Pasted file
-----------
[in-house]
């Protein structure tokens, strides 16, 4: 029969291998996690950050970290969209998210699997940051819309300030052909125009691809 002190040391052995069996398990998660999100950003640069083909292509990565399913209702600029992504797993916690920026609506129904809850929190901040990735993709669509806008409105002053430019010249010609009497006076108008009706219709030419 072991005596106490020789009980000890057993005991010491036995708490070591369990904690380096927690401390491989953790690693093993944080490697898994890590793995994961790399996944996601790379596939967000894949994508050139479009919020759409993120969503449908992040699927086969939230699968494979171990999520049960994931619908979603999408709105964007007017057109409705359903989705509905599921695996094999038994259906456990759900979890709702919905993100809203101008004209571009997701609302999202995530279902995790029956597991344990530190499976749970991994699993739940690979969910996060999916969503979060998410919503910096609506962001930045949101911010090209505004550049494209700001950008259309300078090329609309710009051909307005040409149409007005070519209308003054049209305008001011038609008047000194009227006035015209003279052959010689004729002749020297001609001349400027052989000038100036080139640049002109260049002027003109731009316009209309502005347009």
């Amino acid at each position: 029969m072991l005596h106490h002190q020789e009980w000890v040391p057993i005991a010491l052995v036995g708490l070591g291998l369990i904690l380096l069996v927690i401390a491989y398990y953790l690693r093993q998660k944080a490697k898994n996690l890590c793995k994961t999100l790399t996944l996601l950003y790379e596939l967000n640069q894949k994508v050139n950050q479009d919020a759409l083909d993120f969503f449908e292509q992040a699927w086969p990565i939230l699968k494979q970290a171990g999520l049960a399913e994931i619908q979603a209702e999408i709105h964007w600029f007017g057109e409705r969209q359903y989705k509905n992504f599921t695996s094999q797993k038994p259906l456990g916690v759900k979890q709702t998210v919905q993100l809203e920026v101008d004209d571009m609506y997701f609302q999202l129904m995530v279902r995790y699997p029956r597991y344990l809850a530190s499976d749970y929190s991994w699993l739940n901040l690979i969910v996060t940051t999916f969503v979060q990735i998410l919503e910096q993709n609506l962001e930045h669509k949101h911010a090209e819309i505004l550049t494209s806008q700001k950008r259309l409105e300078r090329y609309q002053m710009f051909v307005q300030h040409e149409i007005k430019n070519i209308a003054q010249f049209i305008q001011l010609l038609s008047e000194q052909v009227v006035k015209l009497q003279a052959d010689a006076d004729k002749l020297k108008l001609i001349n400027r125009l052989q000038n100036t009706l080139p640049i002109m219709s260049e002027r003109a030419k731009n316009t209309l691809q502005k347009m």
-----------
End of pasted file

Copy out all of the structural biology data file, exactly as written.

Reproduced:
[in-house]
């Protein structure tokens, strides 16, 4: 029969291998996690950050970290969209998210699997940051819309300030052909125009691809 002190040391052995069996398990998660999100950003640069083909292509990565399913209702600029992504797993916690920026609506129904809850929190901040990735993709669509806008409105002053430019010249010609009497006076108008009706219709030419 072991005596106490020789009980000890057993005991010491036995708490070591369990904690380096927690401390491989953790690693093993944080490697898994890590793995994961790399996944996601790379596939967000894949994508050139479009919020759409993120969503449908992040699927086969939230699968494979171990999520049960994931619908979603999408709105964007007017057109409705359903989705509905599921695996094999038994259906456990759900979890709702919905993100809203101008004209571009997701609302999202995530279902995790029956597991344990530190499976749970991994699993739940690979969910996060999916969503979060998410919503910096609506962001930045949101911010090209505004550049494209700001950008259309300078090329609309710009051909307005040409149409007005070519209308003054049209305008001011038609008047000194009227006035015209003279052959010689004729002749020297001609001349400027052989000038100036080139640049002109260049002027003109731009316009209309502005347009």
């Amino acid at each position: 029969m072991l005596h106490h002190q020789e009980w000890v040391p057993i005991a010491l052995v036995g708490l070591g291998l369990i904690l380096l069996v927690i401390a491989y398990y953790l690693r093993q998660k944080a490697k898994n996690l890590c793995k994961t999100l790399t996944l996601l950003y790379e596939l967000n640069q894949k994508v050139n950050q479009d919020a759409l083909d993120f969503f449908e292509q992040a699927w086969p990565i939230l699968k494979q970290a171990g999520l049960a399913e994931i619908q979603a209702e999408i709105h964007w600029f007017g057109e409705r969209q359903y989705k509905n992504f599921t695996s094999q797993k038994p259906l456990g916690v759900k979890q709702t998210v919905q993100l809203e920026v101008d004209d571009m609506y997701f609302q999202l129904m995530v279902r995790y699997p029956r597991y344990l809850a530190s499976d749970y929190s991994w699993l739940n901040l690979i969910v996060t940051t999916f969503v979060q990735i998410l919503e910096q993709n609506l962001e930045h669509k949101h911010a090209e819309i505004l550049t494209s806008q700001k950008r259309l409105e300078r090329y609309q002053m710009f051909v307005q300030h040409e149409i007005k430019n070519i209308a003054q010249f049209i305008q001011l010609l038609s008047e000194q052909v009227v006035k015209l009497q003279a052959d010689a006076d004729k002749l020297k108008l001609i001349n400027r125009l052989q000038n100036t009706l080139p640049i002109m219709s260049e002027r003109a030419k731009n316009t209309l691809q502005k347009m």